Losing What We Can’t Live Without

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Losing What We Can’t Live Without

By Jean-Louis Trudel

They raced out of the high country, under lowering skies.

“Will we have time for a meal at my dad’s place?” the woman asked her companion. “This could be your last chance.”

“I’m not tempted.”

“Think of the Dutch sailors who were the last humans to taste dodo meat. Don’t you want to know if they savored each mouthful? Or just gulped it down while joking about their captain?”

“I’m not sure I would’ve been able to even put it in my mouth.”

“Even knowing that it was a historic meal?”

“I’ll watch you eat.”

“But will there be time?”

The man glanced back at the screen embedded in his coat sleeve. The garment, still soaking wet, was draped over the backseat.

“I think so,” he said at last. “The probe’s readings are still close to baseline. We’ve outrun the worst of it.”

“For now.”

“Look on the bright side. Hardly anybody still lives in the valley’s flood zones. A once-in-a-millennium storm can’t do that much damage.”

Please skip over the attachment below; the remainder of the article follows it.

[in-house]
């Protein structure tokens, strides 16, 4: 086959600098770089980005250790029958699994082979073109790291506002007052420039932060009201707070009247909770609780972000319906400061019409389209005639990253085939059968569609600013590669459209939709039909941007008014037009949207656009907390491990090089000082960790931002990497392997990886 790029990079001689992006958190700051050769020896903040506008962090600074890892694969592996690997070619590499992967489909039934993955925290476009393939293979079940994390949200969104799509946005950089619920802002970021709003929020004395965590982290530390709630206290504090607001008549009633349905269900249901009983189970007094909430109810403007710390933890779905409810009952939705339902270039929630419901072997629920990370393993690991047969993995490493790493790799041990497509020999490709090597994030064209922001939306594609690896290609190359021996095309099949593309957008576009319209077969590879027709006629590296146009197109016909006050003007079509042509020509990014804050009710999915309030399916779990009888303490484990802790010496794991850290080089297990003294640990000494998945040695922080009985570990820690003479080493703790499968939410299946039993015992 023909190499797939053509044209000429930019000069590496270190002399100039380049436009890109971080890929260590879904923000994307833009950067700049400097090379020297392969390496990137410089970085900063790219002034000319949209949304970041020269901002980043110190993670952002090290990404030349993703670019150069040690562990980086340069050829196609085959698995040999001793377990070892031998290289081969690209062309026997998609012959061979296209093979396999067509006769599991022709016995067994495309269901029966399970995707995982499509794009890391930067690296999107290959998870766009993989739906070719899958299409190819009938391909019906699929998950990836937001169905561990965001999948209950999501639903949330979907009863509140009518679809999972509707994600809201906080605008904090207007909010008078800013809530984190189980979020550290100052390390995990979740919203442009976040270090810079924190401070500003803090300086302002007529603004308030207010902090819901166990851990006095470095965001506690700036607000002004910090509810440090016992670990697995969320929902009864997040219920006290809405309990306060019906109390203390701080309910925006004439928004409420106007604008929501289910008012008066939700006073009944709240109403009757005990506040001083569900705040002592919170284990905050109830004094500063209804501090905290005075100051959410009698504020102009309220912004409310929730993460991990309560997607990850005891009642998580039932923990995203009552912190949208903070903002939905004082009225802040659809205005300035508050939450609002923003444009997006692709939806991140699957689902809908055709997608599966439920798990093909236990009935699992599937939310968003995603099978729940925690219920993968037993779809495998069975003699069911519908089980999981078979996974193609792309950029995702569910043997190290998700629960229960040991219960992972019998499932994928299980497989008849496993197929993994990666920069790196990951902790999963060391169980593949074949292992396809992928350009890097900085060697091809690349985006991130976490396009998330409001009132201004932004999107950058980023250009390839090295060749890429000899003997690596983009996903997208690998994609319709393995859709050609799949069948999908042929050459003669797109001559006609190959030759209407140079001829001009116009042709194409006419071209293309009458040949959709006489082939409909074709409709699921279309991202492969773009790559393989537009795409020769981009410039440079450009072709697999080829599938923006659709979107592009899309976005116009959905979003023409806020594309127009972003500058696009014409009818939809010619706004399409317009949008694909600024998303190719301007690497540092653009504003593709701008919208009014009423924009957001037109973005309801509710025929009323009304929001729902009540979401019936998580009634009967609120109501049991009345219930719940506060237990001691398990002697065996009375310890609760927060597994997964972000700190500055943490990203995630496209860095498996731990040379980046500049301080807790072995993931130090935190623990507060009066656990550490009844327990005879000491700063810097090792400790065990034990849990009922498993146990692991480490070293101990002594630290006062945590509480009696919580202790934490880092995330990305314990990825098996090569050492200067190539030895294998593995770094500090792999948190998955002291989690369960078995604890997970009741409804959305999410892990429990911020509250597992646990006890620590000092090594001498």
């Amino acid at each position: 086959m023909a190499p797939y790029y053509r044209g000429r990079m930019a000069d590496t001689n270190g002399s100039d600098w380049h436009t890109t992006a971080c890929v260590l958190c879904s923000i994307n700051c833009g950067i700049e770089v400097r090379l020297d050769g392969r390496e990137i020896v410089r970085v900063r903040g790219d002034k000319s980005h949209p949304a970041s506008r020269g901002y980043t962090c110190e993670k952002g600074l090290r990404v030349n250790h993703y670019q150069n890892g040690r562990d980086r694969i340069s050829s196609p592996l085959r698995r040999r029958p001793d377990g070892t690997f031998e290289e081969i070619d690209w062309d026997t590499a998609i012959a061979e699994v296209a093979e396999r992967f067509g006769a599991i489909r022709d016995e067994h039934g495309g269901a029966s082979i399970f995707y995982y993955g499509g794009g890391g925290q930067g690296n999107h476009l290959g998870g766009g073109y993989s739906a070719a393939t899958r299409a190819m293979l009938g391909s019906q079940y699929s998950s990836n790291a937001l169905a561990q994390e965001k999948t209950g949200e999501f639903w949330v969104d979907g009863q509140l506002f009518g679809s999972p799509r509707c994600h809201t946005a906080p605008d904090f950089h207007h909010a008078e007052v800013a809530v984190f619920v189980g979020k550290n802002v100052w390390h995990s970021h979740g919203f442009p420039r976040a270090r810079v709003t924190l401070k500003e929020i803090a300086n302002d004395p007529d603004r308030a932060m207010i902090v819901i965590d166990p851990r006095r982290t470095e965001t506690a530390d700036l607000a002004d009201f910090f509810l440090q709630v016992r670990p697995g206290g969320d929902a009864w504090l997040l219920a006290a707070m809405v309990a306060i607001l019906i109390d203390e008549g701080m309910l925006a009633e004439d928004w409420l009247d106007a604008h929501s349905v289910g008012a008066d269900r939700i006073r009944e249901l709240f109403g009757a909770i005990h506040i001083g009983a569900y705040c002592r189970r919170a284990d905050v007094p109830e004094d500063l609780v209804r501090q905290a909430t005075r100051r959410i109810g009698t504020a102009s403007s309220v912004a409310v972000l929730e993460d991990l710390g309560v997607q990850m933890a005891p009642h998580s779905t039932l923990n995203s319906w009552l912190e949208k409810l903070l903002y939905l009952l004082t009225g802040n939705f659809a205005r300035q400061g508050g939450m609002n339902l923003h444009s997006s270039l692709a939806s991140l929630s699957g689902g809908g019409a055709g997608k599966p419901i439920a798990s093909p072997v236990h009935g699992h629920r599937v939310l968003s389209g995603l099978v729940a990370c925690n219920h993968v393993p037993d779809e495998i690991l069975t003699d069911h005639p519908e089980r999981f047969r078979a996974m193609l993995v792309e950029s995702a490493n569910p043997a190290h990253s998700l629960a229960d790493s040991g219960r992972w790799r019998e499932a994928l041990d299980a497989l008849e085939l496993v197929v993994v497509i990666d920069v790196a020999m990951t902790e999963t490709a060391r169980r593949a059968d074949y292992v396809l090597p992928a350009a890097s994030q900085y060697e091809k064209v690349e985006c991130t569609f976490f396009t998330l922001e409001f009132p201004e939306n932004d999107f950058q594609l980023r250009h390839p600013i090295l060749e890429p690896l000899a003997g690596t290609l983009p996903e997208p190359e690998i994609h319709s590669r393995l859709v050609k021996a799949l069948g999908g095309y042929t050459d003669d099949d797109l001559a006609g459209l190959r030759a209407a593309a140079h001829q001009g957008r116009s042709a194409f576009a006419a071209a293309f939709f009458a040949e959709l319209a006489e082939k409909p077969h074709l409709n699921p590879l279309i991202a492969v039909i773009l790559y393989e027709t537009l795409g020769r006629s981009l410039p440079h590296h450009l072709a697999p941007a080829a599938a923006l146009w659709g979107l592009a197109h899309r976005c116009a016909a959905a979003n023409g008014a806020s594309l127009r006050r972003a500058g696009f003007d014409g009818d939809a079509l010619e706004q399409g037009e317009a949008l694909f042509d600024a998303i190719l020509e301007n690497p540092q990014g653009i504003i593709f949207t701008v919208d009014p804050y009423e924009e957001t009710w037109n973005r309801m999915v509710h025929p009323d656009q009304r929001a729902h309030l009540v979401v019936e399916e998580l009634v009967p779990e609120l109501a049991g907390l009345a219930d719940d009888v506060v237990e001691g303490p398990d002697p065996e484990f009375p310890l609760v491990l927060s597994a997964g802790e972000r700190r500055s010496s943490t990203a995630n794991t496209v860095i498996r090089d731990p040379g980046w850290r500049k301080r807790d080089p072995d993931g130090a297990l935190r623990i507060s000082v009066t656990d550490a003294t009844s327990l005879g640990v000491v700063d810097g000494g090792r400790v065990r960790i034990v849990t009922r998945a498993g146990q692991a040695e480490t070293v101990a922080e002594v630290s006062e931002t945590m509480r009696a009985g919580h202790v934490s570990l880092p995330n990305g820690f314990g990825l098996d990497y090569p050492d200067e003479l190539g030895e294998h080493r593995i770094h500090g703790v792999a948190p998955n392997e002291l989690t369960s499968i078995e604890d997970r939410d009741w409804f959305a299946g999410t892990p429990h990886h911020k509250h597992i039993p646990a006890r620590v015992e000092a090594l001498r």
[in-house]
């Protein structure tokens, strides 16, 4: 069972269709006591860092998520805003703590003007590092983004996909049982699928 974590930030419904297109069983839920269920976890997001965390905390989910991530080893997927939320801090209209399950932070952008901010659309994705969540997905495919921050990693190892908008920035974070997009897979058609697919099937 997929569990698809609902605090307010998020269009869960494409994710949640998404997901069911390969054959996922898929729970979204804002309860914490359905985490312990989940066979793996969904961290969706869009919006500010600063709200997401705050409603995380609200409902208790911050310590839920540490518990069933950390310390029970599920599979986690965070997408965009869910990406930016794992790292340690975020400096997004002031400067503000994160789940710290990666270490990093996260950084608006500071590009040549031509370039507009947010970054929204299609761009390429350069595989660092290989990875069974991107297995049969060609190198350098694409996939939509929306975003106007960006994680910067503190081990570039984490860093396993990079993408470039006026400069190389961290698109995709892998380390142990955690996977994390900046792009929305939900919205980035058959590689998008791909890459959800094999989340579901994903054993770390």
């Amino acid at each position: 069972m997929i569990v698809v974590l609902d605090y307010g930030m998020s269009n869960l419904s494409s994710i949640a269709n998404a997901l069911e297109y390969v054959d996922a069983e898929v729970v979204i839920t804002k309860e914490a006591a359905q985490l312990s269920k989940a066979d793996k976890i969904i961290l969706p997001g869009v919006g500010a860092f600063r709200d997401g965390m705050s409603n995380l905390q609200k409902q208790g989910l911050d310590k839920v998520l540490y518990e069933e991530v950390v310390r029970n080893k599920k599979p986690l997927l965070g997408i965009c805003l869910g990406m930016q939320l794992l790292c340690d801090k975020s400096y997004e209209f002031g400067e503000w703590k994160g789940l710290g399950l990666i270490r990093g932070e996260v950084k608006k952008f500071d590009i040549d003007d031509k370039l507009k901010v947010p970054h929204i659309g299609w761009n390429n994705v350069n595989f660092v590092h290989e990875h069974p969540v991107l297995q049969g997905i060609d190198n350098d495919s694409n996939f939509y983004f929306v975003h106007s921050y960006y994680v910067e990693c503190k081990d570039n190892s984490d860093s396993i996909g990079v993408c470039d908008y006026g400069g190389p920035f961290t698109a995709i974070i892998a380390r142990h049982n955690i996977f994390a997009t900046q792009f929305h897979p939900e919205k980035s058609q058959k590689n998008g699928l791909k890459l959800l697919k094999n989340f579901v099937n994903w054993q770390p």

Not anymore, Nadine thought, not after smaller floods had chased away almost everyone who had once lived near the banks of the St. John River.

“The bad news is …” she whispered, infinitely distant, “that the people who’ve stayed are the hardest to budge.”

“We’ll find a way to convince him. If we don’t drain the battery before we get there.”

Nadine dialled down the car’s speed and the vehicle uttered a sigh of relief as the lower setting reduced the draw on its reserves. Amin was right. It wouldn’t do to run out of amps too soon. She turned her attention back to the newsfeed while Amin closed his eyes, tired out by the hike into the Madawaska woods.

The car drove on, not trying to make small talk. Nadine had turned off its conversation app, but she soon began to yearn for its mindless chatter to make up for the bleakness of the news app.

The Chinese civil war was still raging, chewing up younger generations left adrift by the drought-stricken fields in the north and the drowned cities in the south. The new fish farms in the Arctic Ocean were a happier story, but they were attracting more immigrants to the Mackenzie Valley and stoking the Inuit Insurgency. The European quarrel over citrus quotas between England and Denmark seemed even more futile, as conditions remained marginal for their cultivation. Why plan for it when greenhouse gas levels were starting to stabilize?